Bug #19173 Foreign Key reference integrity
Submitted: 18 Apr 2006 18:19 Modified: 24 Feb 2007 19:39
Reporter: Barry Quiel Email Updates:
Status: Verified Impact on me:
Category:MySQL Server: DML Severity:S4 (Feature request)
Version:5.0.20 OS:Linux (Linux)
Assigned to: CPU Architecture:Any

[18 Apr 2006 18:19] Barry Quiel
I have created 2 tables:
CREATE TABLE unix_group
gid integer(5),
name varchar(8) NOT NULL,
passwd varchar(34) NOT NULL DEFAULT 'x',
CONSTRAINT name_uk UNIQUE (name)

create table unix_group_member
gid integer(5),
uname varchar(8),
expire_after date NOT NULL DEFAULT '2020-12-31',
CONSTRAINT gid_group_fk FOREIGN KEY (gid) REFERENCES unix_group (gid),
CONSTRAINT uname_group_fk FOREIGN KEY (uname) REFERENCES unix_acct (uname)

I can insert into unix_group_member any gid without it existing in unix-group.  This violates the foreign key constraint.

This issue also existed in 5.0.18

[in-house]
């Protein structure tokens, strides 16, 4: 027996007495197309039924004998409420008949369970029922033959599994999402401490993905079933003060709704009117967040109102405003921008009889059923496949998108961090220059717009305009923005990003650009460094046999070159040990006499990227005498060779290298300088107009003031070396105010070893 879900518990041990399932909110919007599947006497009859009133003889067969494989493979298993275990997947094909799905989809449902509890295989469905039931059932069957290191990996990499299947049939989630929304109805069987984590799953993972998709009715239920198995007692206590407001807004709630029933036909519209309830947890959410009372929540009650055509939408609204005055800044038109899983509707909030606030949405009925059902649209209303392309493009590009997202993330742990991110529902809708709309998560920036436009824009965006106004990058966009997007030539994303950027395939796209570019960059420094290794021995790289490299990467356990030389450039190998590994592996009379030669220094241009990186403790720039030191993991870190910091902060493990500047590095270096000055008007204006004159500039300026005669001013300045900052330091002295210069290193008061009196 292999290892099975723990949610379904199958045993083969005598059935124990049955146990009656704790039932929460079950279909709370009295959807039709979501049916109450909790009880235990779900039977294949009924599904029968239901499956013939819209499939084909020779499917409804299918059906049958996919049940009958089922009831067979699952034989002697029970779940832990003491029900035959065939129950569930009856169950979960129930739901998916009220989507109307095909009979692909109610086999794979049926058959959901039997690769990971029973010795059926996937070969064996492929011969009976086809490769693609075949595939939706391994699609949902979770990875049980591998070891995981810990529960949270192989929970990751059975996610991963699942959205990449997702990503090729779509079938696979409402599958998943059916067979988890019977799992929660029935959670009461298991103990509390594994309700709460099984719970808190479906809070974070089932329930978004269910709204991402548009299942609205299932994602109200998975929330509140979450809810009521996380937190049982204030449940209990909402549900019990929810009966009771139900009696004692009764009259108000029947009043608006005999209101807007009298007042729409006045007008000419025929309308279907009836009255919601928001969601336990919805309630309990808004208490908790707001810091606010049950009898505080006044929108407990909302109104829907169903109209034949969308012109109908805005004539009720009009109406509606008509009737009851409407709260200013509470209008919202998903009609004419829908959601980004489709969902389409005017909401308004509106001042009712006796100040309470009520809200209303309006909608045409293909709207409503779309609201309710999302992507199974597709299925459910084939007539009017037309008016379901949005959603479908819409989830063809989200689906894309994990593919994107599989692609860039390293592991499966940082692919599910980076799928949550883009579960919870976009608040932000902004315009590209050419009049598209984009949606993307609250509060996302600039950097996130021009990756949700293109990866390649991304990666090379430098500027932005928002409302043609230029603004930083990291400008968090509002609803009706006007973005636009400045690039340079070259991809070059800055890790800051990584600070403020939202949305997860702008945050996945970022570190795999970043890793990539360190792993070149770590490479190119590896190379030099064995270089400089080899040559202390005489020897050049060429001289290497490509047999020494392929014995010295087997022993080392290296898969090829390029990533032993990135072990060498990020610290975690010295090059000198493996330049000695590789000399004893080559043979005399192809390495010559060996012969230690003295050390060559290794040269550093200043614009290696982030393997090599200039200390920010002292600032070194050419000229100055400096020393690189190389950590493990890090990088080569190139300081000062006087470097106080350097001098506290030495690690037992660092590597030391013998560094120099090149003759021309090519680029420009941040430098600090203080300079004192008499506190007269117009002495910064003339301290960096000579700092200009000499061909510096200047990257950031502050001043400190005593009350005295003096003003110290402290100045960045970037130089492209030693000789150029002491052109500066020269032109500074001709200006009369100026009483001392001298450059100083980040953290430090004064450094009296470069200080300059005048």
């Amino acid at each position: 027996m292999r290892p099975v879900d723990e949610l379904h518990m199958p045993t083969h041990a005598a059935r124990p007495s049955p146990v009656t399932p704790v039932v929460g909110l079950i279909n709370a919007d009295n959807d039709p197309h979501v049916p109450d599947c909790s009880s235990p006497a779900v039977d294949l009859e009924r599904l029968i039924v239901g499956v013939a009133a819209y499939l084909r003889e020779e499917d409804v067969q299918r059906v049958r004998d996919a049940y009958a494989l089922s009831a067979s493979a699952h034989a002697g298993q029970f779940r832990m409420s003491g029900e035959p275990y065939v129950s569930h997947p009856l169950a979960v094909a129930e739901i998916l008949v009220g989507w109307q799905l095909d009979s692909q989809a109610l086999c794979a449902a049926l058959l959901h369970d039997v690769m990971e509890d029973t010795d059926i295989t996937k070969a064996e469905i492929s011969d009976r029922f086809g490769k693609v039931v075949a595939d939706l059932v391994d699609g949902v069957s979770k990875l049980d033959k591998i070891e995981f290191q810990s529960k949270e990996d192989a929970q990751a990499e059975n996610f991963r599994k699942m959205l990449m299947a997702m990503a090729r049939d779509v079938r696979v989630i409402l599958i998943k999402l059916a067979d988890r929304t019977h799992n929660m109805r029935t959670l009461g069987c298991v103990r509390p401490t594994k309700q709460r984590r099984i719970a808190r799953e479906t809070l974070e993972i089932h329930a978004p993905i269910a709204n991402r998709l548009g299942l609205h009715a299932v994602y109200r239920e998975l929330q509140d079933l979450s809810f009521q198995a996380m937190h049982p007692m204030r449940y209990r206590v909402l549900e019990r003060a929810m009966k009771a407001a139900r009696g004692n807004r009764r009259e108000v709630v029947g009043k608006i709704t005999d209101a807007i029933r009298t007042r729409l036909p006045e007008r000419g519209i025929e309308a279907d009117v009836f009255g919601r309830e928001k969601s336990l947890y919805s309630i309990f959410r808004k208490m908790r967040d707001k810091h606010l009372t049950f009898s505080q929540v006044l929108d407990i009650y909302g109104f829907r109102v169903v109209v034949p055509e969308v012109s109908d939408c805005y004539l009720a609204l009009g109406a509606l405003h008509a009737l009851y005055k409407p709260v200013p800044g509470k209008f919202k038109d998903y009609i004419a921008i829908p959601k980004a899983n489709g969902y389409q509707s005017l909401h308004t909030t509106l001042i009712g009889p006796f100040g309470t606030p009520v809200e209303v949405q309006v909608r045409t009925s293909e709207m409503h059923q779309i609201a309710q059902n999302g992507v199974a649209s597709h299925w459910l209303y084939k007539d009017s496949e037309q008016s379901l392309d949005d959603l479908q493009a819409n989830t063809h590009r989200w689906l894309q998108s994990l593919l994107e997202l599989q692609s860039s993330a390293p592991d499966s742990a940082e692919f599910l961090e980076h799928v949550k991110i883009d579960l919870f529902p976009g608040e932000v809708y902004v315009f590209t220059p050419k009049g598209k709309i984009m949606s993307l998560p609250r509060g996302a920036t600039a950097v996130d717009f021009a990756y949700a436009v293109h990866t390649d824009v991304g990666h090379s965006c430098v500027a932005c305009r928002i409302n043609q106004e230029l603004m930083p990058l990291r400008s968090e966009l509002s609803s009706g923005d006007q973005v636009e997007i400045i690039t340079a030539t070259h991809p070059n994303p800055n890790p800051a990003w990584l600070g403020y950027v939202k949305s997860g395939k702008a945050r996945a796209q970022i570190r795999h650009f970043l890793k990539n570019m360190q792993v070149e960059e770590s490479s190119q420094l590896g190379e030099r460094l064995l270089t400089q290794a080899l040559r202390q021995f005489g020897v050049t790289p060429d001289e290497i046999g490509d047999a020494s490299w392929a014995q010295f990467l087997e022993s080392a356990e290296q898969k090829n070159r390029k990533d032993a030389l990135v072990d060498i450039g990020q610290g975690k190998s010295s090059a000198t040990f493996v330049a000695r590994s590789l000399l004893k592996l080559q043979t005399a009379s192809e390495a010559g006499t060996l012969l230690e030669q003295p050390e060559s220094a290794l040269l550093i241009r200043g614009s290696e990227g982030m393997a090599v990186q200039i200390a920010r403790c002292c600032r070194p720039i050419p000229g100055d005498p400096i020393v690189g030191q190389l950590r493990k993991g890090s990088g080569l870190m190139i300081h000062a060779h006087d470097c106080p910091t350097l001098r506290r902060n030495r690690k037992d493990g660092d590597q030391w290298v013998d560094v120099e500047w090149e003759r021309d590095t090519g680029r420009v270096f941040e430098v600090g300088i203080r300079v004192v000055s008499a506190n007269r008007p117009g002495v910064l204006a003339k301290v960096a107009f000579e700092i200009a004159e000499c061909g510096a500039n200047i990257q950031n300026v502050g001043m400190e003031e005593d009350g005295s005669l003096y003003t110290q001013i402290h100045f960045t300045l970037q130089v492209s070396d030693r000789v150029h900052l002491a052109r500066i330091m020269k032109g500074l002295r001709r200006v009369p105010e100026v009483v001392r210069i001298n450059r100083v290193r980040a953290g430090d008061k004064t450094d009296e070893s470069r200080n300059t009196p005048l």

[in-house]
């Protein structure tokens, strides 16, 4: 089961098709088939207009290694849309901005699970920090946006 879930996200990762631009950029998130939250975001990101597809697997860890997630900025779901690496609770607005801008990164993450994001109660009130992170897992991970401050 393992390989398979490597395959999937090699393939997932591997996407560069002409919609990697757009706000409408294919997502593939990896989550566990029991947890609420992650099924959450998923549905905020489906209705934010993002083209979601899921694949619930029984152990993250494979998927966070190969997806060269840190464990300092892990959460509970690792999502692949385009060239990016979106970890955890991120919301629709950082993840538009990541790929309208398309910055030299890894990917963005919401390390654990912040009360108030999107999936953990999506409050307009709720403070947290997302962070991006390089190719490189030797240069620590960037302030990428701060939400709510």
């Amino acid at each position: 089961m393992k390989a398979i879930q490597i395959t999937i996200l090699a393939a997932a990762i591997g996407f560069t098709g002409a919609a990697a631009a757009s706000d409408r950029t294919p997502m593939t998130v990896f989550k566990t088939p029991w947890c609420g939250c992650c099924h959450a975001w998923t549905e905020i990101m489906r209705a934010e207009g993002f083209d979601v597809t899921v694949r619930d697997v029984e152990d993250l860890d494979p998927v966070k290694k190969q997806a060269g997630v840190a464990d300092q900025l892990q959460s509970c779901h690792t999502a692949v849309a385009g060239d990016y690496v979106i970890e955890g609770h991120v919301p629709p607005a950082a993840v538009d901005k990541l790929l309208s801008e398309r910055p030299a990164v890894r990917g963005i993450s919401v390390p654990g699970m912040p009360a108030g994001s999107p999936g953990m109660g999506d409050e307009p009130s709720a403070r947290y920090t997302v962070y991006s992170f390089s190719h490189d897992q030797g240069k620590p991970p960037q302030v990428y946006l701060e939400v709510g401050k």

How to repeat:
With the Unix_group table empty:
insert into unix_group_member values(206,'s',DEFAULT); will violate the constraint every time.
[18 Apr 2006 19:03] MySQL Verification Team
Thank you for the bug report.

Are you using InnoDB table engine as default engine? Otherwise please


InnoDB tables support checking of foreign key constraints. See Section 14.2, “The InnoDB Storage Engine”. Note that the FOREIGN KEY syntax in InnoDB is more restrictive than the syntax presented for the CREATE TABLE statement at the beginning of this section: The columns of the referenced table must always be explicitly named. InnoDB supports both ON DELETE and ON UPDATE actions on foreign keys. For the precise syntax, see Section, “FOREIGN KEY Constraints”. 

For other storage engines, MySQL Server parses and ignores the FOREIGN KEY and REFERENCES syntax in CREATE TABLE statements. The CHECK clause is parsed but ignored by all storage engines. See Section, “Foreign Keys”. 

Thanks in advance.
[19 Apr 2006 18:24] Barry Quiel
The InnoDB foreign key constraints do work correctly.  

The final database engine will be NDBCLUSTER.  But when creating tables the default is MyISAM.  I think its a bit odd that these engines would choose to ignore the foreign key constraints.

I have downgraded this from S1 to S4 in the hopes that the inforcement of foreign key contstraints will be added to all the storage engines in the next release of 5.X
[24 Feb 2007 19:39] MySQL Verification Team
Thank you for the bug report.